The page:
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March 10, 2022

You are never “too young” or “too old” to think about or begin estate planning. No matter your age or how many assets you have, estate planning is for everyone.  However, certain times in an individual’s life may create more of an urgency to begin the planning process, such as retirement or being diagnosed with a long-term illness.

What is Estate Planning? 

Estate planning is utilizing certain ‘tools’ during your life to ensure your assets and estate are properly managed during a time of incapacity or distributed according to your wishes after your death.  Examples of such ‘tools’ include the Last Will and Testament and the Revocable Living Trust.  Other important documents typically included in a traditional estate plan are the Durable Power of Attorney, Designation of Health Care Surrogate and Living Will.  Without these documents in place, you run the risk of a guardian being appointed to oversee your affairs during life (should you become incapacitated) or your assets being subjected to the probate court after your death.  Florida probate is not only time consuming but costly which means your assets (the cash in your bank accounts, non-homestead real estate, etc) may be used to cover the cost of attorneys’ fees. By planning in advance, you can take control of how your estate is handled, eliminate probate, protect your beneficiaries’ assets from creditors and more.

Estate Planning for the Elderly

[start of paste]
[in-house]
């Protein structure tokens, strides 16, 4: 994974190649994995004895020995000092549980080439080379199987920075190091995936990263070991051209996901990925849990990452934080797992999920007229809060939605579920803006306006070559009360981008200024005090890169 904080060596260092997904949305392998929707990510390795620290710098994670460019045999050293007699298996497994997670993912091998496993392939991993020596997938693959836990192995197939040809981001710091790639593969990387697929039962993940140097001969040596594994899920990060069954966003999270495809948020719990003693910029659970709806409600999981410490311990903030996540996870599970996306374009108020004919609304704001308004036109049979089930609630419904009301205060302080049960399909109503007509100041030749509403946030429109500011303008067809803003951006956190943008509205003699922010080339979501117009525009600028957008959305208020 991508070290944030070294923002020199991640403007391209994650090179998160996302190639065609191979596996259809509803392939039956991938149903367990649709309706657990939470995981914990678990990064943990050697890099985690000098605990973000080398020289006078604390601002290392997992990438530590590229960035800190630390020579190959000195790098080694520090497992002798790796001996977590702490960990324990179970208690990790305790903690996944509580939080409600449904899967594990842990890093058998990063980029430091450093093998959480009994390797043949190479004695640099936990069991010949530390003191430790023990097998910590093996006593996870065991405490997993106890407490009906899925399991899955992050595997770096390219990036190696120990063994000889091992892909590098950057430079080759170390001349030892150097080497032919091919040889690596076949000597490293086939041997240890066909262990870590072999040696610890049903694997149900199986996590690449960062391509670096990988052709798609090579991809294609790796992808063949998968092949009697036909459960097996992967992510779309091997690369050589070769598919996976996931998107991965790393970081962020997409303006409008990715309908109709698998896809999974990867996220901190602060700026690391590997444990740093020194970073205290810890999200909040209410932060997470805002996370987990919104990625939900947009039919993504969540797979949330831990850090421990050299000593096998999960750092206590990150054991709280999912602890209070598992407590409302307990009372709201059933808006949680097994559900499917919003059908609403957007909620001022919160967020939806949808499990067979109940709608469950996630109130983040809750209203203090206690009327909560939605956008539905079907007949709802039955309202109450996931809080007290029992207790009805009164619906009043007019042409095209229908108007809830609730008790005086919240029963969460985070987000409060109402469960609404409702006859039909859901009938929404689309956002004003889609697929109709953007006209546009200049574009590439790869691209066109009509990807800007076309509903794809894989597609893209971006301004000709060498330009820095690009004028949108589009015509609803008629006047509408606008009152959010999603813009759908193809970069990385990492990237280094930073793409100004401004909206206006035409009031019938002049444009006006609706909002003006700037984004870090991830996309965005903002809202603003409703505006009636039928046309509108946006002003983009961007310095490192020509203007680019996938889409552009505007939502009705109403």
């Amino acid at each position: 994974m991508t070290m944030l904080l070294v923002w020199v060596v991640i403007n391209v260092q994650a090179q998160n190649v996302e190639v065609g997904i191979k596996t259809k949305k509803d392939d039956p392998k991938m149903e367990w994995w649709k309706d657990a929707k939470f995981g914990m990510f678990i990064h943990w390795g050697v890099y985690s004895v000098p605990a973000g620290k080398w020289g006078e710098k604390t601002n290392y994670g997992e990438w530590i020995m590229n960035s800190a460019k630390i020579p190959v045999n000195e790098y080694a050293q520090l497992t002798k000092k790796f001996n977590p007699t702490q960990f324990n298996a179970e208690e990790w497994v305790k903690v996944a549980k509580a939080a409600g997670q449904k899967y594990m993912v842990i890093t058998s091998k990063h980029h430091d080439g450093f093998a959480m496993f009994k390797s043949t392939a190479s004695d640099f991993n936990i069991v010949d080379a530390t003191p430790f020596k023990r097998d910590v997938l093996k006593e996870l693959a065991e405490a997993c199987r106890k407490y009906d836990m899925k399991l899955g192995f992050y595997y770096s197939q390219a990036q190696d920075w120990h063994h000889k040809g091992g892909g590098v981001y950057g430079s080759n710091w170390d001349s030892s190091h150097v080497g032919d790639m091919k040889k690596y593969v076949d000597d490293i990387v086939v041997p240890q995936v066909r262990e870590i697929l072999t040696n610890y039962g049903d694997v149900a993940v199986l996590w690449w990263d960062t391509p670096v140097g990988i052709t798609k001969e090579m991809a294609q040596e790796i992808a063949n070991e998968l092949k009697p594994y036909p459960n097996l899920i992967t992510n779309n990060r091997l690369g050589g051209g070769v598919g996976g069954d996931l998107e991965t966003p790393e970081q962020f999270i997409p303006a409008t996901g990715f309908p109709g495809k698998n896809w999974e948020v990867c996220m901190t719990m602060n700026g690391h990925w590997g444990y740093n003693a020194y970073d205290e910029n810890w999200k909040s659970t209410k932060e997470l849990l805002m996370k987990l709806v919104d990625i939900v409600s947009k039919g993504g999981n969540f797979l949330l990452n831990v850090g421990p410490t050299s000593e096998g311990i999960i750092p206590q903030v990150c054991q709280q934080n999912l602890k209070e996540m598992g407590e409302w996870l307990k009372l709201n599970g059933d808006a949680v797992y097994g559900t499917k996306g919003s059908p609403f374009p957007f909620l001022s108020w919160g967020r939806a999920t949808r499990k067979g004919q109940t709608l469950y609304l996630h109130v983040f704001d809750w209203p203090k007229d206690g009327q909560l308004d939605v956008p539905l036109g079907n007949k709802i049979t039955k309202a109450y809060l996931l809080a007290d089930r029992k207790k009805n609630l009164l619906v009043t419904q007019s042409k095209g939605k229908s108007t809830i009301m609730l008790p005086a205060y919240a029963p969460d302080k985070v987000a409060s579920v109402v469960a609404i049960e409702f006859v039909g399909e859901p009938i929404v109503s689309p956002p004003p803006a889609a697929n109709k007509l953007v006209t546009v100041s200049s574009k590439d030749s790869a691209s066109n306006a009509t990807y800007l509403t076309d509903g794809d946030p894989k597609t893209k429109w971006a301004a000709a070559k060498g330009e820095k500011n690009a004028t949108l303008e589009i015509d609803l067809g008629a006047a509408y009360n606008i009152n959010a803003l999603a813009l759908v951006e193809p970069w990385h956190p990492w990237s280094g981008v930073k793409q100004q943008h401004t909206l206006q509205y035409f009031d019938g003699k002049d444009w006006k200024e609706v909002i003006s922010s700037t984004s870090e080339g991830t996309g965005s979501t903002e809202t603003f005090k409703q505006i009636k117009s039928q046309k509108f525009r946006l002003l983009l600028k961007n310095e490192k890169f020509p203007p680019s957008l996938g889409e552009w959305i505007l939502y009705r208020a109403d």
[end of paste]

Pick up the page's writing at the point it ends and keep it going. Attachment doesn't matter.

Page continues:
When it comes to planning for the elderly, estate planning is even more crucial because their risk of injury or death is unfortunately more probable. Additionally, long term care becomes an important goal as we age, and your estate planning documents should include the proper provisions for such care.  At a bare minimum, an aging person should consider creating their health care documents (the designation of health care surrogate, living will and HIPAA authorization) to make clear their wishes regarding end-of-life care.  The durable power of attorney should also be created with proper provisions regarding the authority of the agent (the person you select in the document to have power) to assist in qualifying you for public benefits, such as Medicaid.

Contact an Estate Planning Attorney Today

The Florida Medicaid Planning & Elder Law Firm has a team of experienced Estate Planning and Elder attorneys. We understand how intimidating and uncomfortable this topic can be so we strive to make the process as easy and seamless as possible. Contact us to set up an appointment to evaluate your options. We serve the entire state of Florida – call us at (954) 999-9683 or email us at